Robert Dunn sees a silver lining to Franco Nelson’s controversial Miracle Mile snub. Because now the New Zealand Cup runner-up can be the flagbearer for his North Island satellite stable which opens this week. Franco Nelson was passed over for a Miracle Mile invite at the expense of Terror To Love, who got the second Kiwi invite to next week’s A$750,000 race, even though Franco Nelson beat him twice last week. Dunn says while he would love to be going to Australian pacing’s richest sprint he isn’t losing much sleep over the snub. “Sure, we would love to have him there but we could also go over, draw outside horses like Beautide and have no chance,” admits Dunn. “That decision is made and we have Auckland to concentrate on with him now as well as the Hunter and Victoria Cups later in the summer.” Franco Nelson will have plenty of stable company when he comes north this weekend, with Dunn and son John, who train in what is basically an unofficial partnership, sending six horses north. They will be stabled at the new Lincoln Farms property in South Auckland after owner John Street moved his harness racing operation from West Auckland. “We are privelaged to get some room at John’s place because he does things well,” says Dunn. “And the time has come for us to have a more permanent base in Auckland. “I have a lot of Auckland-based owners who want to see their horses race up there as often as we can. “And it is getting harder to ignore the stakes at Alexandra Park and the fact they have smaller fields. “So Franco will lead our team up there with horses like No Doctor Needed and Say My Name among the six we are sending up.” The Dunns won’t be the first Canterbury trainers to set up a northern base and most fall over eventually as they struggle for horse numbers or staff who can replicate the main trainer’s success in their absence. The latest venture would seem to have a greater shot at success than most though as the horses will be in the care of Matt Bowden, who has had a wonderful strike rate looking after the stable’s horses on previous extended northern raids. “Matt will be the man up there but of course John and I will be making trips up, especially John who will drive them racenight a lot of the time. “The driving can be shared with Dexter if needs be too because he drives up there a lot of the summer. “We are really excited about it because it gives up more options with our horses. “We haven’t gone into it lightly and we want to make this a permanent thing.” Franco Nelson has come though his two Cup week placings well and is being set for a $30,000 race at Alexandra Park on December 5 before having races available to him almost every week until mid-January, especially as the Harness Jewels winner is eligible for Four and Five-Year-Old mixed racing. He is then likely to head to Victoria and on to the Inter Dominion in Sydney on March 1. The Dunns setting up shop in the north will be welcomed by Alexandra Park officials as they continue to struggle for numbers in their better pacing races. Trotting races have been of huge benefit to Alexandra Park field sizes, a huge factor in turnover figures, but pacing races stronger than mid-grade still struggle. The Dunns sit second equal on the trainer’s premiership with 20 wins for the season worth nearly $300,000 in stakes. The runaway leaders at the Purdon-Rasmussen stable, which has won 36 races from 106 starters and have already banked $994,239 for the season, with nearly 60 per cent of their starters finishing in the first three.   Courtesy of Michael Guerin - Harness Racing New Zealand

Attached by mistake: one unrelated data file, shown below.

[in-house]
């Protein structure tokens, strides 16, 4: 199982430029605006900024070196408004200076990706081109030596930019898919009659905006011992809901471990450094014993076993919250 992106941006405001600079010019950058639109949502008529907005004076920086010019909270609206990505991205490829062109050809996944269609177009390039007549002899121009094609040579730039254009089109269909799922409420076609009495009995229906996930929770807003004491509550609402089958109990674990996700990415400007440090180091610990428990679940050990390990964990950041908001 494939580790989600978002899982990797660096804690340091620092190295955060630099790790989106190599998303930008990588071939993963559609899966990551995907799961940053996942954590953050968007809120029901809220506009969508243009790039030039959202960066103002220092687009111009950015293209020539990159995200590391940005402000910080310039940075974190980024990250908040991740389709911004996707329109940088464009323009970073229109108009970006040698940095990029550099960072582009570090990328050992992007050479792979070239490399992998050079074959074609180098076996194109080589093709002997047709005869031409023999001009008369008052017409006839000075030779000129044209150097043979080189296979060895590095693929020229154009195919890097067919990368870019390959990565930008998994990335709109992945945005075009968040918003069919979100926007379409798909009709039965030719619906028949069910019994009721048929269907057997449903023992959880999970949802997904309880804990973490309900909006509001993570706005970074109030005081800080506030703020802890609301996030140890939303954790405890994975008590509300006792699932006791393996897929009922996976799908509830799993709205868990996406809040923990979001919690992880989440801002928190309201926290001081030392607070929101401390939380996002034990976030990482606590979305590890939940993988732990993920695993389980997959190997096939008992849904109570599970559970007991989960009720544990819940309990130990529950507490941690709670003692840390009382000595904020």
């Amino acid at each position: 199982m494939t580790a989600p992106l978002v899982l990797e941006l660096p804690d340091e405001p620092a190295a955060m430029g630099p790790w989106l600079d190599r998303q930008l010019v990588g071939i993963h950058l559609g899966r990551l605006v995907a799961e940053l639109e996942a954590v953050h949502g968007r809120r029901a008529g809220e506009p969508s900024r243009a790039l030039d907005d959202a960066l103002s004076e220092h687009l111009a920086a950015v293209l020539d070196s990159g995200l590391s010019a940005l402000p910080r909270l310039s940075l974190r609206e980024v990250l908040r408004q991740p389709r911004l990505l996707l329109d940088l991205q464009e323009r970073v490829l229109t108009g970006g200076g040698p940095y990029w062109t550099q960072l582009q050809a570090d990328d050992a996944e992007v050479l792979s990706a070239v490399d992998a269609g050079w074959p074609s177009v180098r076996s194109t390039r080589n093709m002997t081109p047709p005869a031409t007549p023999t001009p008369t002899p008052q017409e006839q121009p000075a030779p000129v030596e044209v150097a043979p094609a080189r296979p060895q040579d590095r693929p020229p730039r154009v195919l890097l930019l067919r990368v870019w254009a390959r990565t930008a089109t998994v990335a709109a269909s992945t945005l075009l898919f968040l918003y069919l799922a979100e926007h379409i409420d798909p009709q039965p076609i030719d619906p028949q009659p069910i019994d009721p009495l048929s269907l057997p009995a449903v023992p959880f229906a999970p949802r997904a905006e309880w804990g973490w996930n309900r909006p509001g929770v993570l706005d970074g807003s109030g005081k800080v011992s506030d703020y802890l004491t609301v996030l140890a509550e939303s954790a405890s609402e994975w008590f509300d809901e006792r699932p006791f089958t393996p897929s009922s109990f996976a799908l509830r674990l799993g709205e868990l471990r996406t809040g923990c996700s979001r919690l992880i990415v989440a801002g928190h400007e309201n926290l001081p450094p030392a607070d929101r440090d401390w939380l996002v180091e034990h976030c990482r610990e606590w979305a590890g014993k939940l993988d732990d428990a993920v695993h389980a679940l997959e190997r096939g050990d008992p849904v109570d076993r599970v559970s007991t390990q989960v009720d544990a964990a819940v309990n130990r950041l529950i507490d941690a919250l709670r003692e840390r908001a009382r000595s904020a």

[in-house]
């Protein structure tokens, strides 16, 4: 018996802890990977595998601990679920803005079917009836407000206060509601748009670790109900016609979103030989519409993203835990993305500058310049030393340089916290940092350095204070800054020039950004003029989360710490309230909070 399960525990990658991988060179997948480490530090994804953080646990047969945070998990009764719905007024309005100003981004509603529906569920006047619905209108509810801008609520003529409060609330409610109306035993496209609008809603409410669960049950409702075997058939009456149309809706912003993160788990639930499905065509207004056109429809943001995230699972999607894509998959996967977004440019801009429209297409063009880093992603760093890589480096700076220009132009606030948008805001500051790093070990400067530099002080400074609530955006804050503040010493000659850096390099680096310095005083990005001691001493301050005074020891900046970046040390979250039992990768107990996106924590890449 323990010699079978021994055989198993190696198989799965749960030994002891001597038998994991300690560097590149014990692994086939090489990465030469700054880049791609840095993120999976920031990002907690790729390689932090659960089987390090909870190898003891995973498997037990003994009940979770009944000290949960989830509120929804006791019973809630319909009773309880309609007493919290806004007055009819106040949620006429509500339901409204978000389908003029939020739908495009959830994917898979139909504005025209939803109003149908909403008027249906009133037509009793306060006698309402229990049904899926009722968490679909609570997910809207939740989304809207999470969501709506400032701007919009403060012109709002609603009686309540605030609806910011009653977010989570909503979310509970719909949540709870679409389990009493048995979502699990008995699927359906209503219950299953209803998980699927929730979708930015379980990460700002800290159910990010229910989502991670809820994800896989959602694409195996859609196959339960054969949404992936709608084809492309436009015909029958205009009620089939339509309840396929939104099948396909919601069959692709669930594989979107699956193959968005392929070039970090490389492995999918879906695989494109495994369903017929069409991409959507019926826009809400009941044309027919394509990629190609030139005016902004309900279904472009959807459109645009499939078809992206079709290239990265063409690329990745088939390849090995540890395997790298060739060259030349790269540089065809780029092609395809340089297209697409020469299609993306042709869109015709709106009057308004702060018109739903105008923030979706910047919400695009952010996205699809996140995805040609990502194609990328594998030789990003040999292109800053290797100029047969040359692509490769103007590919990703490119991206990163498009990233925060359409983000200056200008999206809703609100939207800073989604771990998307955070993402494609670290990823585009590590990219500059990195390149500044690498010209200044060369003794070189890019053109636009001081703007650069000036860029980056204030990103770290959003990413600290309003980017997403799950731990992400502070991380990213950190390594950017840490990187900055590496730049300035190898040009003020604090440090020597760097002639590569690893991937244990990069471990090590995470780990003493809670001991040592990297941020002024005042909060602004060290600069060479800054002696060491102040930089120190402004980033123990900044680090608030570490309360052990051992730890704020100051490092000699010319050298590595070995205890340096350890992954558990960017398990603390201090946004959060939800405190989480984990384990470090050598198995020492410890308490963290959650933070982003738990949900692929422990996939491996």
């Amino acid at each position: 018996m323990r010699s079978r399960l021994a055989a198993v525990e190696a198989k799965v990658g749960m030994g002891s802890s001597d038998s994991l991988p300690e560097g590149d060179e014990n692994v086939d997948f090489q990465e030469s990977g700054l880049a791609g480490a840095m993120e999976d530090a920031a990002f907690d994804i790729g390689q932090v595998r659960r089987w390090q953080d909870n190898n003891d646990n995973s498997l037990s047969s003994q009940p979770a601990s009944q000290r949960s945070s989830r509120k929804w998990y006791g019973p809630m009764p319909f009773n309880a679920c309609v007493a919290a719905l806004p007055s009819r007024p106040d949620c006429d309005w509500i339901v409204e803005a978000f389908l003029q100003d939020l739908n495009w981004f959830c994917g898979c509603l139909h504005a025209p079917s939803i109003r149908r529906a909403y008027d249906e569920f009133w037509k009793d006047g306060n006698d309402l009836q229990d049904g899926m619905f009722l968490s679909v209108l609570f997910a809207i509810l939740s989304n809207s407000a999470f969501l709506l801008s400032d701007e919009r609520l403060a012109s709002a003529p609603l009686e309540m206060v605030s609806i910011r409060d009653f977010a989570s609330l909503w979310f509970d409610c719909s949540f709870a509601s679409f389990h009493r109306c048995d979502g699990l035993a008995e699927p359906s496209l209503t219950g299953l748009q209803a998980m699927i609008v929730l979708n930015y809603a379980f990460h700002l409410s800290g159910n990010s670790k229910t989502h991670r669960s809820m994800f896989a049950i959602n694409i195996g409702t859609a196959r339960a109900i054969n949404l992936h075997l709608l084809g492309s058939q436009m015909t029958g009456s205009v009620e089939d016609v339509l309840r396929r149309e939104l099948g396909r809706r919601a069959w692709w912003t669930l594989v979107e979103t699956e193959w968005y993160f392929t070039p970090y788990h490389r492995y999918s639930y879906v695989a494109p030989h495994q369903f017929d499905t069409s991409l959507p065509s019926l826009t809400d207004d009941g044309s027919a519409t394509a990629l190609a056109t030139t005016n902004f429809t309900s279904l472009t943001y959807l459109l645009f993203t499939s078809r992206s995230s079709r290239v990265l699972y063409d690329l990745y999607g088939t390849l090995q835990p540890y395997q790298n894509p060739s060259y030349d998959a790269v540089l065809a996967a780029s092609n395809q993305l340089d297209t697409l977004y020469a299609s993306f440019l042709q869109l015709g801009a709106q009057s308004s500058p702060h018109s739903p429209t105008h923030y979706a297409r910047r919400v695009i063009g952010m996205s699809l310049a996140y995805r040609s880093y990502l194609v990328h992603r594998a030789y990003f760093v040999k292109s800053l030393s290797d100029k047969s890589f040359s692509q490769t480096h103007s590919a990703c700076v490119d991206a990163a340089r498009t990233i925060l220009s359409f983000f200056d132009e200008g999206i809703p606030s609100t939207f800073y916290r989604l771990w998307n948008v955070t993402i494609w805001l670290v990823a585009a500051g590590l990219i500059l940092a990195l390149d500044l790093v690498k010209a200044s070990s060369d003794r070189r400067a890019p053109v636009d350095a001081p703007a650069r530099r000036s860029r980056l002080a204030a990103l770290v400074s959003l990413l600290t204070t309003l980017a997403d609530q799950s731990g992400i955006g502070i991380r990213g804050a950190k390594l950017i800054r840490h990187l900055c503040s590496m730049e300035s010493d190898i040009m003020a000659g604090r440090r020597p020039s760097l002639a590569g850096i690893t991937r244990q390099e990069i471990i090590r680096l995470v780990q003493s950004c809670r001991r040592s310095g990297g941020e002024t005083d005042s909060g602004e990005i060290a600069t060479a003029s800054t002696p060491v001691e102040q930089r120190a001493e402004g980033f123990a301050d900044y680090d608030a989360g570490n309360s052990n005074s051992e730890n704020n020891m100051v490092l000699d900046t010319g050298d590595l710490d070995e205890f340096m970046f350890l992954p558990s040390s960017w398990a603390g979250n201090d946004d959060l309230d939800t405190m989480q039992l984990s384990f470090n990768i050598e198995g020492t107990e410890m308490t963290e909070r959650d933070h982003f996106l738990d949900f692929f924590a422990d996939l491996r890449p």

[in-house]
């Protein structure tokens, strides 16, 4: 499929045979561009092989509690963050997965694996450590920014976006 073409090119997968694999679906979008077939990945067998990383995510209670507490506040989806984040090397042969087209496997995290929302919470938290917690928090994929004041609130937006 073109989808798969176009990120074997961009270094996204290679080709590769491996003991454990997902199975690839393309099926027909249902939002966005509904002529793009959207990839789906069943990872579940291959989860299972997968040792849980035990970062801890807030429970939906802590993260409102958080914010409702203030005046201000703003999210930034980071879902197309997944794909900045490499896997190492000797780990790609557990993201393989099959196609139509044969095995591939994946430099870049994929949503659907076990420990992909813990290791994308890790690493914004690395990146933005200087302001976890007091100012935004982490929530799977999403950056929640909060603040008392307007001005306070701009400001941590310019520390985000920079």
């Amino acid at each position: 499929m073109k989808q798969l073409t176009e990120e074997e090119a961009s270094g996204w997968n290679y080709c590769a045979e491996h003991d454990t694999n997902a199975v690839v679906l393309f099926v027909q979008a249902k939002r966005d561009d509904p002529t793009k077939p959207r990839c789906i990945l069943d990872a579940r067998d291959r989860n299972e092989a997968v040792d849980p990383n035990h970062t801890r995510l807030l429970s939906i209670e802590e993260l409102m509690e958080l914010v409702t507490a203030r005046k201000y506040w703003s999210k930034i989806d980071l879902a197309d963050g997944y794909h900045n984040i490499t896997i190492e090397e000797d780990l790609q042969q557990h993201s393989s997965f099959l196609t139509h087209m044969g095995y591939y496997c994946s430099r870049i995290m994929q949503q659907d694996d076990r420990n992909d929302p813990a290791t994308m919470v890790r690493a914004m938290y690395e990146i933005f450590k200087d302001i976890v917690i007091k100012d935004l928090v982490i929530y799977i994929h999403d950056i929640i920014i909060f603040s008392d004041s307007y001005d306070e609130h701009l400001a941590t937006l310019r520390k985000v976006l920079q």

Harness racing is one of those sports where luck plays a big part at times. Sometimes when things are going bad nothing positive happens where as when your luck is in, the world is your oyster. No one knows that better at the moment than well known owner Trevor Casey who has been riding a wave of success in the last few years. One of his many stars at the moment is the talented Majestic Son filly, Hot Pants. A $30,000 purchase at the Australasian Classic Yearling sale in Auckland in 2012, Trevor races Hot Pants in partnership with co-trainer Natalie Rasmussen and right from the start Hot Pants has shown promise. Although she didn't win as a 2 year old, Hot Pants ran second in the $82,000 Sales Trot to stablemate Dieu De L'Amour ($58,839) and fourth to another of Trevor's youngsters in Daenerys Targaryen ($106,923) in the 2 year old Trotters Championship. Hot Pants looked to have come back bigger and better at three when she won her maiden race by 10 lengths just prior to the New Zealand Trotting Oaks. But thats where things started to go wrong and Trevor didn't see it coming. "Mark was very confident of a big run in the Oaks and although she ran third, she was beaten 10 lengths and was very disappointing," Trevor told Harnesslink this week. A few days later Trevor got the call all owners dread. "Mark rang to say that Hot Pants had bled badly after the Oaks and the vet advice was that she was finished as a racehorse and should be retired,"  he said. Trevor put Hot Pants in the broodmare paddock but was toying with the idea of selling her. " I have plenty of well related and performed broodmares as it is and didn't fancy another one, he said. Trevor watched Hot Pants tearing around the broodmare paddock and wondered to himself if there was anything that might help Hot Pants get over her bleeding episode. It was at this point Trevor contacted well respected Victorian vet Alastair Maclean who is a good friend for advice. " Alastair sent me some powder to treat her with which over time seemed to pick her up and I became keen to try her again" he said. The next hurdle for Trevor was convincing Mark Purdon to try her again. "Mark was reluctant initially but came round after a couple of conversations," he said. So four months after being retired, Hot Pants returned to the All Stars training establishment at Rolleston to try to resurrect her racing career. No one involved really knew how it was going to turn out let alone Trevor. So there was some understandable nervousness in the camp when Hot Pants lined up for her first start back at the end of September at Addington. A nice fifth in the hands of part owner Natalie Rasmussen was as good as could be expected in the circumstances and it was decided to press on The first up start had qualified Hot Pants for the $24,505 final of the Alabar Super Series and with a peach of a drive from Mark Purdon she got home over Indiana Jones and Commander Paris. Next up was a junior drivers race but Trevor wasn't sure if it was the right move. "Mark was keen to put up stable driver Matt Anderson" "He had great confidence he would get the job done and as usual his judgment was spot on," he said. From there Trevor was keen to start on Cup Day but Mark had sorted out a 1950 metres mobile on Show Day and it was there Hot Pants lined up. Wide for 500 metres before finding the death seat, Hot Pant was left parked as Sunny Ruby set a scorching pace in front. Able to slot down onto the running line at the 700 metres mark when a horse broke, Mark angled her off the inner on the corner and burst through the middle late in the piece to claim a great win. Hot Pant's time of 2:25, a mile rate of 1:59.6 was a new New Zealand record for a mare 4 year old or older. Trevor was suitably impressed with Hot Pant's performance. "She has always had speed but now she has developed a staying game as well."  "To set a New Zealand record after doing so much work was a great effort,"he said Just as important was how she came through the race. "She has come through the race really well and all going well we are planning to head to Auckland now," Trevor said. It should be of little surprise that Hot Pants is going as well as she is when you look at her bloodlines. By boom trotting sire Majestic Son, Hot Pants is the first foal from the lightly raced but talented mare Dutch Annie (4 wins) ($35,719)  The second foal is last years talented 2 year old filly Yagunnakissmeornot ($26,180) who won four times in her debut season and finished fourth in the Harness Jewels. The grand-dam of Hot Pants is the brilliant racemare Miss Whiplash 1:58.6 ($151,765) who left last years 2 year old trotting filly of the year in Wanna Play 1:58.9 ($52,171)  who is also raced by Trevor. Wanna Play is also by Majestic Son making her a 3/4 sister to Hot Pants. One thing you can guarantee now is that when Hot Pant's racing career comes to an end for the second time, Trevor will manage to find a spot for her in his broodmare band. There is a fine line between success and failure in harness racing and the story of the successful return of Hot Pants to the track shows how fine that line can be at times. Harnesslink Media